Assuming that it is desirable to reduce cell death and prevent the remodeling of nerve cells in detachment patients, the simple administration of elevated oxygen between the time of diagnosis and surgical repair may result in more rapid and improved recovery after reattachment surgery. Future research will include determining the effectiveness of this hyperoxia therapy when administered both before and after reattachment surgery, and methods for better inhibition of the undesirable cellular effects that lead to PVR.

This research has broad implications since the cell types involved (neurons and glia) are the same as those in the brain and spinal cord. The UCSB effort is one of a handful of research labs in the world that are studying retinal detachment in this way. The work at UCSB is unique in that the researchers have specialized using high resolution microscopy techniques to precisely map changes in protein expression and morphology in the cells.
-end-
NOTE: Steven Fisher is available at 805-893-3637, or by e-mail at fisher@lifesci.ucsb.edu
Geoff Lewis can be reached at 805-893-3611, or by e-mail at g_lewis@lifesci.ucsb.edu

University of California - Santa Barbara

Related Neurons Articles from Brightsurf:

Paying attention to the neurons behind our alertness
The neurons of layer 6 - the deepest layer of the cortex - were examined by researchers from the Okinawa Institute of Science and Technology Graduate University to uncover how they react to sensory stimulation in different behavioral states.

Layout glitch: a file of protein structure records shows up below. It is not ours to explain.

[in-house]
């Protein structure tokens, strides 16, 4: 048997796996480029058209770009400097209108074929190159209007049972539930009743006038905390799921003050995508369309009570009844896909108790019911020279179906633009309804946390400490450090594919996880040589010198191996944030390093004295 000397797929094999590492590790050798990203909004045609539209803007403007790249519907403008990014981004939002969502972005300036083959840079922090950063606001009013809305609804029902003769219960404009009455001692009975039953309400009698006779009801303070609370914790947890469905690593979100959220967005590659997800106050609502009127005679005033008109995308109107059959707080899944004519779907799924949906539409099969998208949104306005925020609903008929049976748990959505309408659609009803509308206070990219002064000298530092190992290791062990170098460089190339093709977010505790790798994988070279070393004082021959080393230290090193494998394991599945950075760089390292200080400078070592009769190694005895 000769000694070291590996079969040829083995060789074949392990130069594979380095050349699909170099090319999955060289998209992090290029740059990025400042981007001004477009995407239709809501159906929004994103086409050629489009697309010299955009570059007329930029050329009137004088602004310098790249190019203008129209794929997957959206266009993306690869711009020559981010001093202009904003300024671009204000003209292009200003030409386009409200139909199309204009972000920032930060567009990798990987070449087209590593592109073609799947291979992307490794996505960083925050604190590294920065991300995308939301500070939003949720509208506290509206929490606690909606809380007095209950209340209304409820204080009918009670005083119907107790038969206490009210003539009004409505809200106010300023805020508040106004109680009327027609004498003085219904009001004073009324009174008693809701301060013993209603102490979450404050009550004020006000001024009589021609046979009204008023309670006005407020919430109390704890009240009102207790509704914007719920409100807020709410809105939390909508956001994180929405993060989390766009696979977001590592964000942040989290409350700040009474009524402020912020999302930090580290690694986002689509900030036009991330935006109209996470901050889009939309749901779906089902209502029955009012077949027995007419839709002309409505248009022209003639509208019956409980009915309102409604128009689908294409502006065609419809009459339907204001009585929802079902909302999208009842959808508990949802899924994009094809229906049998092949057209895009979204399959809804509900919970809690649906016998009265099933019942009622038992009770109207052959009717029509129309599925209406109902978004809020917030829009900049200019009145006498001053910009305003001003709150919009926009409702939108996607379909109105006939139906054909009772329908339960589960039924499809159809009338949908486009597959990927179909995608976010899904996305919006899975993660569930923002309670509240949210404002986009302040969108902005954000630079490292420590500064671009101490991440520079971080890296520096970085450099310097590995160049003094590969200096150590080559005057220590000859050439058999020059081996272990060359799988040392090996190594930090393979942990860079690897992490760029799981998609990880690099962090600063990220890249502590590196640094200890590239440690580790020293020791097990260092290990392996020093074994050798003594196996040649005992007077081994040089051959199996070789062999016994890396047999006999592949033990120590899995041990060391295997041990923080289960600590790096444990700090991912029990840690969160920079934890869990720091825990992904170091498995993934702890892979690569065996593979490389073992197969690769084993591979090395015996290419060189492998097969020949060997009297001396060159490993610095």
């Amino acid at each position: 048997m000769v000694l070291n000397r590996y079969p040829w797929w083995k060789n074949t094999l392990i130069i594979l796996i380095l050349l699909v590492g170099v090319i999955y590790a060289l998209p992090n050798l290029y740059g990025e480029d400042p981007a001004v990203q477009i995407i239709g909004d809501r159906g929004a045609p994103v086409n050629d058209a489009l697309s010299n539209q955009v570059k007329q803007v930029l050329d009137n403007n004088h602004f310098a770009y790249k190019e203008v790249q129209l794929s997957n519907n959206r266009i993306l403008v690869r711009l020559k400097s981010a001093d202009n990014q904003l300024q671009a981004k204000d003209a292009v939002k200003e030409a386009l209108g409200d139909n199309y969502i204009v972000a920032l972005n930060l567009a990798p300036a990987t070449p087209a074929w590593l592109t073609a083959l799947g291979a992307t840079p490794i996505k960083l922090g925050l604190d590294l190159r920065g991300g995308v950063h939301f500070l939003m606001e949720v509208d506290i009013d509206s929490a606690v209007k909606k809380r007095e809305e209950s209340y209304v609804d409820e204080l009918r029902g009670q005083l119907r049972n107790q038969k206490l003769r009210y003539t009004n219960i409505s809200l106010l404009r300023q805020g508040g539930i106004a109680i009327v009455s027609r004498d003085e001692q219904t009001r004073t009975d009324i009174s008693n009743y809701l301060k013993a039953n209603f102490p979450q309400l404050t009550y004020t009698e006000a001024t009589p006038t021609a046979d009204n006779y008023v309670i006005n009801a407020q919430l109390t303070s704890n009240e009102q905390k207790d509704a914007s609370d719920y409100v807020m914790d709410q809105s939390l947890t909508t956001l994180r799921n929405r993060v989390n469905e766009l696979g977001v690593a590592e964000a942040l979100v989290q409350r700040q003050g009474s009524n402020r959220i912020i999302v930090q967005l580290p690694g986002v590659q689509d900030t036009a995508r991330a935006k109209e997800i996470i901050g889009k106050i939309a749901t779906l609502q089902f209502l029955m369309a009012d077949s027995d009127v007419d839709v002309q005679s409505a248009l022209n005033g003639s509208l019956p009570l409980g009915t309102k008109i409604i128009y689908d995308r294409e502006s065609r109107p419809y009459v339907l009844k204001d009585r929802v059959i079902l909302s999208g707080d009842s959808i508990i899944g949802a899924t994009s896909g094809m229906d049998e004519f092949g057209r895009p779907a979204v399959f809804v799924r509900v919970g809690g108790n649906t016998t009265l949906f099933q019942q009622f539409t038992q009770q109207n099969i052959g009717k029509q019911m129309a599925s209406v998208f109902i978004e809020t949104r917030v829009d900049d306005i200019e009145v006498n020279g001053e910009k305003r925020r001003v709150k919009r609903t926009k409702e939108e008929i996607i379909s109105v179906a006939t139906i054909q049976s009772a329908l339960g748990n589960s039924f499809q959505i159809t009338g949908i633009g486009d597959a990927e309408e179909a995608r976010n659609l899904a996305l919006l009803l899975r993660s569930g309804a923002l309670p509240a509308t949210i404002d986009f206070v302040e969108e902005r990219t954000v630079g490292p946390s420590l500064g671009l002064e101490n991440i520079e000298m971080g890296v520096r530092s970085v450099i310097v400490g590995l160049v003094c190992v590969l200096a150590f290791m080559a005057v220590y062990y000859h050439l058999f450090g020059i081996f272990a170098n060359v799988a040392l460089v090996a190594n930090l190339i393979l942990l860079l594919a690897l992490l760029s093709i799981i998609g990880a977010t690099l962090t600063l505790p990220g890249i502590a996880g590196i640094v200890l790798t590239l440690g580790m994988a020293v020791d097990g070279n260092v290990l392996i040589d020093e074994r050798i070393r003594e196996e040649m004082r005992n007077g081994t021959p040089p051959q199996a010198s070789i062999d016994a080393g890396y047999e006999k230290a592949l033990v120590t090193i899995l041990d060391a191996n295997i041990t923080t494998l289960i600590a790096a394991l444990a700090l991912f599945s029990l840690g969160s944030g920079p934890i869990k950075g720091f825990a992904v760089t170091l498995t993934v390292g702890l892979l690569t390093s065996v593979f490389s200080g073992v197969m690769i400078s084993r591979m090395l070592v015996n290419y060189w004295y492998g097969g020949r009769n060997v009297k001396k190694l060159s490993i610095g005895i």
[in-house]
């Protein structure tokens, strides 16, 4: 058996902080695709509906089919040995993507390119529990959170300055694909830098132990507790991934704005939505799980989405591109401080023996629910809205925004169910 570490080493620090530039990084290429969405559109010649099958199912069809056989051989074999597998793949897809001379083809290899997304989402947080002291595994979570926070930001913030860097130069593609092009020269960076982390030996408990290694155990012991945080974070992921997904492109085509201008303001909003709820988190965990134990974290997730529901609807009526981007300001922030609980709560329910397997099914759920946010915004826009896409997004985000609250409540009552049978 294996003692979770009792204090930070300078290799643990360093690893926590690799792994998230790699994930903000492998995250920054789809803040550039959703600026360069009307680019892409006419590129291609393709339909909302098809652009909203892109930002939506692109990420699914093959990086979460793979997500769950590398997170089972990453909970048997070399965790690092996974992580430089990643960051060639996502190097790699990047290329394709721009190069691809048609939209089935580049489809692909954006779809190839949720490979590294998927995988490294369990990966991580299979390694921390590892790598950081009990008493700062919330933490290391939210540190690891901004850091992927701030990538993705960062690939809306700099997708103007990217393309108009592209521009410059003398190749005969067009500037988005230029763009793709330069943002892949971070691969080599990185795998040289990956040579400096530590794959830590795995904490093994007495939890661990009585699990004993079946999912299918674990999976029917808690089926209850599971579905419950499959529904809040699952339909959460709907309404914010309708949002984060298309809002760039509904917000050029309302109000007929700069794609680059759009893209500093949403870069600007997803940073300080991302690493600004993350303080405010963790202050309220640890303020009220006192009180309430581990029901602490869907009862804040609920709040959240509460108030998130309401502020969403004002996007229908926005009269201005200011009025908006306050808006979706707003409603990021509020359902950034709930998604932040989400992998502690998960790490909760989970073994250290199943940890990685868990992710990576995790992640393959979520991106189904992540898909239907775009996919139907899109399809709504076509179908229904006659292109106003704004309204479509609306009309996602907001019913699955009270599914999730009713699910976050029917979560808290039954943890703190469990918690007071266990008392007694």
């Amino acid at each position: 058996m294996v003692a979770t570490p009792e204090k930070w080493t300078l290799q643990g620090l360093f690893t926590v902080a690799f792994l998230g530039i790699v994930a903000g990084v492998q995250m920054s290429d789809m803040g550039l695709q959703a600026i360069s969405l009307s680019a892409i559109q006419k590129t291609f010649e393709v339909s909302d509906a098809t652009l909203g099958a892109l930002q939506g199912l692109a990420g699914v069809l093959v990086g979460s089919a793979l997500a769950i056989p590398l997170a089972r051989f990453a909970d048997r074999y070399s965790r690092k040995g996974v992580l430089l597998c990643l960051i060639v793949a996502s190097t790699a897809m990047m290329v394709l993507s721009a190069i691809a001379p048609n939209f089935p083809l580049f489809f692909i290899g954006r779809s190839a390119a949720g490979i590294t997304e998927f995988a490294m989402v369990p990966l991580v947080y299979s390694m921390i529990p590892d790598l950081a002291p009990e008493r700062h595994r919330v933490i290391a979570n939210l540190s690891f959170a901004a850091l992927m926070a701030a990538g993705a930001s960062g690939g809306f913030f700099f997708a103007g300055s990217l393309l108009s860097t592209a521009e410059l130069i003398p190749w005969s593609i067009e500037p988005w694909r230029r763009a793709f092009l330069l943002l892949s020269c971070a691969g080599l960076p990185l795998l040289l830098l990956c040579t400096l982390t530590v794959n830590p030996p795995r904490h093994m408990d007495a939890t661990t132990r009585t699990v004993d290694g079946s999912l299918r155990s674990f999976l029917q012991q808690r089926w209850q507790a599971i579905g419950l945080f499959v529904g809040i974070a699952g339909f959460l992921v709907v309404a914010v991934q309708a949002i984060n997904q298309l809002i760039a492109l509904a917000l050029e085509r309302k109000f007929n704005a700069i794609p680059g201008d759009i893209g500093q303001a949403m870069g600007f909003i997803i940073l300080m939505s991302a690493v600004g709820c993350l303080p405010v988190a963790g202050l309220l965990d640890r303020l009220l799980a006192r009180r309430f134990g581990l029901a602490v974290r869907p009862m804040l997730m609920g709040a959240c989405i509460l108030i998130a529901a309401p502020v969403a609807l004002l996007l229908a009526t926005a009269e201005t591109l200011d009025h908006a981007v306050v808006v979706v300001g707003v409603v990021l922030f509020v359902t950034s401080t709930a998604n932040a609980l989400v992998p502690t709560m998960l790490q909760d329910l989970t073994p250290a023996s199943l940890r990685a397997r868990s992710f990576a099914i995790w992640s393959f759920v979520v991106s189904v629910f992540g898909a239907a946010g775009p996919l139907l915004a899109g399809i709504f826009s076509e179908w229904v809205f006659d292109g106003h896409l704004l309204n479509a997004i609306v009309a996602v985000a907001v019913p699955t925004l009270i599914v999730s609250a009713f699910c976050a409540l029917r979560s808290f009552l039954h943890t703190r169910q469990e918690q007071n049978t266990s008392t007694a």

Trying to listen to the signal from neurons
Toyohashi University of Technology has developed a coaxial cable-inspired needle-electrode.

A mechanical way to stimulate neurons
Magnetic nanodiscs can be activated by an external magnetic field, providing a research tool for studying neural responses.

Extraordinary regeneration of neurons in zebrafish
Biologists from the University of Bayreuth have discovered a uniquely rapid form of regeneration in injured neurons and their function in the central nervous system of zebrafish.

Dopamine neurons mull over your options
Researchers at the University of Tsukuba have found that dopamine neurons in the brain can represent the decision-making process when making economic choices.

Neurons thrive even when malnourished
When animal, insect or human embryos grow in a malnourished environment, their developing nervous systems get first pick of any available nutrients so that new neurons can be made.

The first 3D map of the heart's neurons
An interdisciplinary research team establishes a new technological pipeline to build a 3D map of the neurons in the heart, revealing foundational insight into their role in heart attacks and other cardiac conditions.

Mapping the neurons of the rat heart in 3D
A team of researchers has developed a virtual 3D heart, digitally showcasing the heart's unique network of neurons for the first time.

How to put neurons into cages
Football-shaped microscale cages have been created using special laser technologies.

A molecule that directs neurons
A research team coordinated by the University of Trento studied a mass of brain cells, the habenula, linked to disorders like autism, schizophrenia and depression.

Read More: Neurons News and Neurons Current Events
Brightsurf.com is a participant in the Amazon Services LLC Associates Program, an affiliate advertising program designed to provide a means for sites to earn advertising fees by advertising and linking to Amazon.com.